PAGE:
Cutting Excess Spring Pasture For Hay

Cutting Excess Spring Pasture For Hay

May 8, 2009

Spring rains were good to excessive in areas of Nebraska and pastures have responded in kind with good early season grass growth. As pastures grow faster than cattle can eat, finding ways to use this extra grass efficiently can be like putting money in the bank.

The most obvious way to conserve extra growth is by cutting hay from parts of the pasture. Normally I try to avoid extra hay cutting, but if you have the time, equipment, and more pasture than you can use this spring, consider cutting hay now to stretch your forage options later when pasture becomes scarce.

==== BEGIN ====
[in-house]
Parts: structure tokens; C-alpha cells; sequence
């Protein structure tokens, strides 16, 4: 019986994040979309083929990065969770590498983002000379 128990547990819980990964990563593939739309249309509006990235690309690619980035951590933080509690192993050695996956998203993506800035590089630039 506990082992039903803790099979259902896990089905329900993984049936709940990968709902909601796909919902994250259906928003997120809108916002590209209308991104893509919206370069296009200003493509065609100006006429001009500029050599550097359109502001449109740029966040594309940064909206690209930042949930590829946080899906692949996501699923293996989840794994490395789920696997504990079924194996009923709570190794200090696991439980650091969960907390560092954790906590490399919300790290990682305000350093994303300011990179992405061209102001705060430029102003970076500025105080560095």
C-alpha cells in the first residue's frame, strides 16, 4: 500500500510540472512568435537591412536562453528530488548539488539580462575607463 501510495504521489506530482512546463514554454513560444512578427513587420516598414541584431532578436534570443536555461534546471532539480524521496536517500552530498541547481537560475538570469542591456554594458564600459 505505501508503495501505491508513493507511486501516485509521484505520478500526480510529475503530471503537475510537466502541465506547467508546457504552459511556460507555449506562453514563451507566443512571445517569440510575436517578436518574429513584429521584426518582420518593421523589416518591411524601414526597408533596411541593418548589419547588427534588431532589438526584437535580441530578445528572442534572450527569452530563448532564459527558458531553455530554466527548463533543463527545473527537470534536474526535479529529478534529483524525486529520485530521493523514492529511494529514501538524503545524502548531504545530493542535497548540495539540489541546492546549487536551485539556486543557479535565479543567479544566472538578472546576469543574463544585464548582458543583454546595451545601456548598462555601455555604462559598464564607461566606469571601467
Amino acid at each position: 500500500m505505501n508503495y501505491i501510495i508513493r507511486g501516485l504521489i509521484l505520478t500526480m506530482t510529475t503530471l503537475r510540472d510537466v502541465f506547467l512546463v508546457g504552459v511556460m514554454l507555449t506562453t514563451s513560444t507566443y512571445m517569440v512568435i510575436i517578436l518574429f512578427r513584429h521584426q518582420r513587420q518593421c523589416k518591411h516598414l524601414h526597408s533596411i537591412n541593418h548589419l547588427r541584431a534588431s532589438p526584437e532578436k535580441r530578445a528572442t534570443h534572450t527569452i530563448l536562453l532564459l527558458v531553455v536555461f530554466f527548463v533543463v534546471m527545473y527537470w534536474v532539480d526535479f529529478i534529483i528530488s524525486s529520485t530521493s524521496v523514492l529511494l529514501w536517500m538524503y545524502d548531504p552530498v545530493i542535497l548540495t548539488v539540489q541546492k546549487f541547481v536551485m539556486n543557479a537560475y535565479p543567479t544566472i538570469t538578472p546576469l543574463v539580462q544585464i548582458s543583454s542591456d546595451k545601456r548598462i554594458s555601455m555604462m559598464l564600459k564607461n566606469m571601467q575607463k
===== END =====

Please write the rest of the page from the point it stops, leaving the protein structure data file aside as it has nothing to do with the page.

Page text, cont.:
If you choose the hay option, cut as seedheads are about to emerge for good hay quality and plant regrowth potential. Fence cattle out of the area you cut, otherwise they'll ignore and waste the taller, stemmier grass and graze the new regrowth. You might even apply a little nitrogen fertilizer to stimulate growth if soil moisture is good.

Don't be surprised if certain weeds like common ragweed or foxtails become abundant in cut areas. Ragweed or other non-palatable broadleaf weeds can be killed with herbicides. Not much can be done about the foxtails or other annual grassy weeds, but cattle will graze them and broadleaf weeds quite well if you allow access before the weeds head out.

Bruce Anderson
Extension Forage Specialist

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